I had no idea what a wasabi root looked like. I can’t say I knew it was even a root. Or how it grows. Or how it is harvested. Or well, anything, except that I like it and it’s green and it always comes in a little pulverized mound next to a few limp strands of ginger in those store-bought sushi trays back home.


If you are similarly ignorant of this little vegetable, this could be a fascinating post, as I went to a wasabi farm and saw first hand how the suckers are grown! Between Nagano and Azumino, the Daio Wasabi Farm offers just such an experience. And a taste of wasabi delicacies like croquettes and ice cream.

Wasabi grows as a rough root, about a hand’s length long for a medium size, with a few broad leaves that sprout from its purple stems. Sort of carrot like, as a comparison. It is farmed in a rocky stream bed, in rows that run perpendicular to the channel. Cold spring water laps between the beds, keeping the plants nourished without sweeping them away. Wasabi needs high humidity and clean water, though it can be grown in soil if lime is blended into it.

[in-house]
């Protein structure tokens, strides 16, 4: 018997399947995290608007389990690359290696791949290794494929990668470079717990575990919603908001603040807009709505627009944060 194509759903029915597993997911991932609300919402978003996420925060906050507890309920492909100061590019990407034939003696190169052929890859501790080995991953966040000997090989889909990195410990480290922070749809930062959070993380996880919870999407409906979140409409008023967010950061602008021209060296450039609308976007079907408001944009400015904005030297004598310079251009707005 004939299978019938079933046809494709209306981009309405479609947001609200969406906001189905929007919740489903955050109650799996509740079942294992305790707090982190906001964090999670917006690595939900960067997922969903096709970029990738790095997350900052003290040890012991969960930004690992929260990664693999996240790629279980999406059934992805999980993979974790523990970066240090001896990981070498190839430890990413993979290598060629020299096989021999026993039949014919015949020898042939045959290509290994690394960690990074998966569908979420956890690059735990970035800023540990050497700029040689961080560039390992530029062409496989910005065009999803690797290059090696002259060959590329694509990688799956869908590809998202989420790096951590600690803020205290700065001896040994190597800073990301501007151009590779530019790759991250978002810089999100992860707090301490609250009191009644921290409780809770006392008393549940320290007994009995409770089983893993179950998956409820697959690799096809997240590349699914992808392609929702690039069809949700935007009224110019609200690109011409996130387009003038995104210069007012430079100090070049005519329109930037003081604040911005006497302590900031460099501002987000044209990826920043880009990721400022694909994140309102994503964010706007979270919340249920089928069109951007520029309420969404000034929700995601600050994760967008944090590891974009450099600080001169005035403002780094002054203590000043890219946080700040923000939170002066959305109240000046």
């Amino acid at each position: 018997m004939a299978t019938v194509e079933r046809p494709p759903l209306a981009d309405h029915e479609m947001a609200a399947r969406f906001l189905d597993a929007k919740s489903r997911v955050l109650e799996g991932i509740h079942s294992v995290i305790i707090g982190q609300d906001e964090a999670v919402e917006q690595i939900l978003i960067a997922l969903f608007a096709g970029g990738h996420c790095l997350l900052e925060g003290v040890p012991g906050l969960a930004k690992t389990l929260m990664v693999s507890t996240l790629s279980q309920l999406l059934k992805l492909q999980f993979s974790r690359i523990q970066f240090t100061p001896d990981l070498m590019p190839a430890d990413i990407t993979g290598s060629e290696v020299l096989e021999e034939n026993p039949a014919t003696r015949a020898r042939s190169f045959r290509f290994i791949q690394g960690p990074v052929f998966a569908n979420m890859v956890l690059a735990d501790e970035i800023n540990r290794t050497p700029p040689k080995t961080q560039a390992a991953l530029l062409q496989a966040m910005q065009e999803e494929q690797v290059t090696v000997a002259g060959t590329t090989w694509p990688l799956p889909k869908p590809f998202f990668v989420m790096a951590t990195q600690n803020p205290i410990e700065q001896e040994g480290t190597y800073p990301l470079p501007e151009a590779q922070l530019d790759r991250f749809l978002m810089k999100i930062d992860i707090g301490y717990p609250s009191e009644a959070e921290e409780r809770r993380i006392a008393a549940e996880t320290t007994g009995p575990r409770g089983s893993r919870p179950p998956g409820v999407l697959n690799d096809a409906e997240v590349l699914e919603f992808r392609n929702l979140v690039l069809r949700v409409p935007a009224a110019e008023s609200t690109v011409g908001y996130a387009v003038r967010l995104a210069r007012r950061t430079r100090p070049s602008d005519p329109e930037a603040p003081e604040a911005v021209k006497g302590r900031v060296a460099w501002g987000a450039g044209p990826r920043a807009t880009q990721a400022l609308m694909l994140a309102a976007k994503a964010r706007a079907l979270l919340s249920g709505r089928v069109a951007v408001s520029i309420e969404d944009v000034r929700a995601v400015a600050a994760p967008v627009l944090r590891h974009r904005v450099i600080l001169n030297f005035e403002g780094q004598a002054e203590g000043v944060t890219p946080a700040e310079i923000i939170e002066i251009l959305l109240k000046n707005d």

To harvest, farmers pull through the beds with a metal rake or pitchfork, gently dragging up the roots and collecting the plants in total. Other workers then remove stems and leaves, which are later used in preparing the wasabi product in addition to the root.


And of course, there’s so many things you can do with wasabi besides pulverize it. It need not always be concentrated into an intense spice, but adds depth to unexpected things like ice cream! Naturally, being the soft cream addict I am, this was a necessary 10AM indulgence.

IMG_7055IMG_7056WWOOFing on a wasabi farm? I’ll think about it.